Year of Award


Document Type


Degree Type

Master of Arts (MA)

Degree Name

Clinical Psychology

Department or School/College

Department of Psychology

Committee Chair

Gyda Swaney

Commitee Members

Annie Belcourt, Duncan Campbell


Native Americans, Historical Trauma, Historical Loss, Social Support, Resilience, Depression


University of Montana

Subject Categories

Clinical Psychology | Community Psychology | Multicultural Psychology


Colonization, genocide, boarding schools, and relocation programs have created complex psychological issues for Native American people. Although these events are rooted in the past, the resulting political, social, and economic situations continue to play a role in influencing the mental health of Native Americans. There are considerations to be given to social support as a protective factor that provides resiliency for Native Americans. Historical trauma (as measured by the Historical Loss Scale, HLS), social support (as measured by the Multidimensional Scale of Perceived Social Support, MSPSS), depression (as measured by the Center for Epidemiological Studies Depression Scale, CES-D) and resilience (as measured by the Positive Affect factor of the Center for Epidemiological Studies Depression Scale, CES-D) were investigated to determine their relationships. Hierarchical multiple regressions were used to examine historical loss and social support as predictors of depressive symptoms and resilience. The participants were 160 Native American older adults and elderly from a Northern Plains Reservation in the United States. The results indicated that participants think about historical losses frequently, feel socially supported, are generally not depressed, and are feeling positive frequently. The data also revealed the relationship between Historical Loss and depression to be approaching significance, suggesting that with more power, a significant relationship could be found. When examining depression as an outcome of historical loss and social support, only MSPSS predicted CES-D scores, F(6,109) = 5.09, p < .001, adjusted R2 = .18. When examining positive affect as an outcome of historical loss and social support, only MSPSS scores predicted positive affect scores, F(3,119) = 3.26, p < .05, adjusted R2 = .16. Social support emerged as a protective factor against depression and as a source of resilience. Although the data did not show a relationship between historical loss and social support, the data suggests that social practices related to historical loss decrease symptoms of depression and also increase positive affect. The participants are thinking about losses on average between “monthly” and “yearly or only at special times.” However, almost half of the participants (n = 77, 48.1%) thought about at least one element of historical loss “daily,” or “several times a day.” Participants appear to be effectively coping with these thoughts, as indicated by CES-D mean scores of 11.03, and Positive Affect factor mean scores of 3.78. Risk factors for the development of depression appear to include thinking about historical loss frequently, and lower levels social support. Future research could continue to explore how specific cultural practices, values, and attributes enable these older adults and elderly Native Americans to cope with historical loss and remain positive.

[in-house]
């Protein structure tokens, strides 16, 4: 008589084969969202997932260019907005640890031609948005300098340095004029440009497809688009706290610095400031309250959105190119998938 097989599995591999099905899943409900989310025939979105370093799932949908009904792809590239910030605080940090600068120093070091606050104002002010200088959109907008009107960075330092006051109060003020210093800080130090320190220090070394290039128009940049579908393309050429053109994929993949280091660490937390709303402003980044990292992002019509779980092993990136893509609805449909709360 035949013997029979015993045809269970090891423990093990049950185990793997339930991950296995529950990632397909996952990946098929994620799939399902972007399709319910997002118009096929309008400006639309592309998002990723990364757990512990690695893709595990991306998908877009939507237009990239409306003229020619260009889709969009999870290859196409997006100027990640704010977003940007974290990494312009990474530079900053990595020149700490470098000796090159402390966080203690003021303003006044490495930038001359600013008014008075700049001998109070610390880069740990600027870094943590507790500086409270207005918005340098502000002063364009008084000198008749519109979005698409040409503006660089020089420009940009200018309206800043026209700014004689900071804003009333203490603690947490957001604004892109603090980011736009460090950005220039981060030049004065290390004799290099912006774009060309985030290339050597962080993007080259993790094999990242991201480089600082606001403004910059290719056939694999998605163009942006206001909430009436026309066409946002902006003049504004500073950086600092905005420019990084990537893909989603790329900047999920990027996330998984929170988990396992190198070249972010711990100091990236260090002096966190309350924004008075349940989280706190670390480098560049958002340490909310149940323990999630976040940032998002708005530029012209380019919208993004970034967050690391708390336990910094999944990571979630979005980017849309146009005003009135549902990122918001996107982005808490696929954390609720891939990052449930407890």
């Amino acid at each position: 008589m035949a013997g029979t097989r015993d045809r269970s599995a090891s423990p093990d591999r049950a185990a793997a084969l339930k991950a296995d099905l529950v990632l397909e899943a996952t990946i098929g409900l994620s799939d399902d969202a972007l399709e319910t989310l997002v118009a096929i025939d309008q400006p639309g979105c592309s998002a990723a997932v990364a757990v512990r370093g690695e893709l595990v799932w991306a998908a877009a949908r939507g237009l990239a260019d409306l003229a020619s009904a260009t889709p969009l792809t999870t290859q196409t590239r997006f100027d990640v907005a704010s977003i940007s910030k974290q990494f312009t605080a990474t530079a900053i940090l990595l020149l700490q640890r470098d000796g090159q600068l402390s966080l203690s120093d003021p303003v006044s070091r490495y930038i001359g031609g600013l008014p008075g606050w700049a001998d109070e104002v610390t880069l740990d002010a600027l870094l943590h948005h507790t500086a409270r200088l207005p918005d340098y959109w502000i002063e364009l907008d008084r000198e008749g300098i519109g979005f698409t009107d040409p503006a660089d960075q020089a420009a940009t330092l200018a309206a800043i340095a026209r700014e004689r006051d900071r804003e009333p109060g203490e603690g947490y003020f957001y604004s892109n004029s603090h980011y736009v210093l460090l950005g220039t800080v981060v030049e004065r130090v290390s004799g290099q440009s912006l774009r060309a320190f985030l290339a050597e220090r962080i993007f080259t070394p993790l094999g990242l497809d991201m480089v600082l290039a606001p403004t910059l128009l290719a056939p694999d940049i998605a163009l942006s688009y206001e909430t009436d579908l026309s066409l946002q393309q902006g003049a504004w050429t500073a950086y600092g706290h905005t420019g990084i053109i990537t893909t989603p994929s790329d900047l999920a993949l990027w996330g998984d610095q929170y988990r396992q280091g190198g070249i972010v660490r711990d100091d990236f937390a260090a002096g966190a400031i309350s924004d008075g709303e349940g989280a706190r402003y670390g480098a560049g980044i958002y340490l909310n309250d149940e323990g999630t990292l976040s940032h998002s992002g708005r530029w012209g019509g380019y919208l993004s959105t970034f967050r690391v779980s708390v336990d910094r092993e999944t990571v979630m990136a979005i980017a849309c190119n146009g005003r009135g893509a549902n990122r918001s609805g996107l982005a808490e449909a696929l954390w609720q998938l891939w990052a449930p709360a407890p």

© Copyright 2014 Matthew Croxton